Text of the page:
Longtime Aide on Hand to Back Mueller, and to Possibly Testify

click to enlarge From left, James Quarles and Aaron Zebley, former members of Robert Mueller's team, in Washington on March 20, 2019. Mueller has asked that Zebley, his longtime right-hand aide, be sworn in as a witness during the hearing with the House Judiciary Committee about the special counsel’s investigation scheduled for Wednesday, July 24, 2019, according to congressional officials familiar with the request. - TOM BRENNER/THE NEW YORK TIMES
Tom Brenner/The New York Times
From left, James Quarles and Aaron Zebley, former members of Robert Mueller's team, in Washington on March 20, 2019. Mueller has asked that Zebley, his longtime right-hand aide, be sworn in as a witness during the hearing with the House Judiciary Committee about the special counsel’s investigation scheduled for Wednesday, July 24, 2019, according to congressional officials familiar with the request.

By Nicholas Fando

WASHINGTON — Robert Mueller’s longtime right-hand aide will appear beside him to assist as he testifies before two House committees Wednesday, and will be sworn in as a witness for one of the sessions, according to congressional officials.

The unusual arrangement was agreed to at the eleventh hour Tuesday, as lawmakers on the House Judiciary and Intelligence Committees were undertaking their final preparations for what was expected to be an inflection point in the Democrats’ investigations of President Donald Trump.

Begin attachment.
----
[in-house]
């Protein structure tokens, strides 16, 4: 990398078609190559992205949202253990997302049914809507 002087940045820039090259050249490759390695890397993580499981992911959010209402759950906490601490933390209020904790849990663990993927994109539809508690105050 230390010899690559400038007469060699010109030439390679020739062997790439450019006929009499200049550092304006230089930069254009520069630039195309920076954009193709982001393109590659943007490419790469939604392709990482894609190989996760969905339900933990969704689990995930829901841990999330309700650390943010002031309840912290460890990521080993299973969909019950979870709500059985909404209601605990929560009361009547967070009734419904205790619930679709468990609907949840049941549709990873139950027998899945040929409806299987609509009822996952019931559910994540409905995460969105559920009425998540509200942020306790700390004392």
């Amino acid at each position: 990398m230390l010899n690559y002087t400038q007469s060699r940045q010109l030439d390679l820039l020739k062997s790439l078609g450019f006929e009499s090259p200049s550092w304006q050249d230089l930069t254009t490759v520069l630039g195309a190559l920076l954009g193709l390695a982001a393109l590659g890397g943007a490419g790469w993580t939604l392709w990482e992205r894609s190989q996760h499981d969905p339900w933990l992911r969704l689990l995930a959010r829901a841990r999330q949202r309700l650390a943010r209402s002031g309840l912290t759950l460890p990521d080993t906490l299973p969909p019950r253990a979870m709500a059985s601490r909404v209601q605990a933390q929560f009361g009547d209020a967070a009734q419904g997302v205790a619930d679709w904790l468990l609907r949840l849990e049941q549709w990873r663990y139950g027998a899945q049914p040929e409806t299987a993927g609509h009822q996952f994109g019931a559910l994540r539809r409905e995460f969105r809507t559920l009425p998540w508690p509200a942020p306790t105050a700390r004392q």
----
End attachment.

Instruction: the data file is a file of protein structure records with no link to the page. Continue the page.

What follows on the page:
Mueller, the former special counsel, had been expected to appear alone during both hearings, but his team made a last-minute request in recent days that the aide, Aaron Zebley, be sworn in as a witness. The Judiciary Committee did not ultimately agree to that, but it said Zebley could sit beside Mueller to provide counsel as he navigates lawmakers’ questions. Late Tuesday, an Intelligence Committee official said that panel would allow the deputy to take an oath and theoretically answer questions himself from members of the panel.

The request injected a taste of uncertainty on Capitol Hill on the eve of the long-anticipated hearings.

At least in the Intelligence Committee, the arrangement will take pressure off Mueller, 74, to respond to questions he may not be able or want to answer. Zebley’s presence could also upend carefully laid plans by Democrats and Republicans over how to use their scant time with Mueller.

Jim Popkin, a spokesman for Mueller, said Tuesday that Zebley would “accompany Special Counsel Mueller to the Wednesday hearings, as was discussed with the committees more than a week ago.”


Popkin identified Zebley as the investigation’s “deputy special counsel” and said he “had day-to-day oversight of the investigations conducted by the office.”

It is not uncommon for government witnesses to bring aides to congressional hearings for private assistance, though in almost all cases, the aides sit behind, rather than next to, the witness, as Zebley will do before the Judiciary Committee.

Here, assistance could be particularly beneficial. Mueller is being asked to account for two years’ worth of investigative details uncovered by a large team of investigators and to do so while avoiding the disclosure of nonpublic information.

On Tuesday evening on Twitter, Trump identified Zebley, without evidence, as a “Never Trumper” and called his presence in the hearings “a disgrace to our system.”

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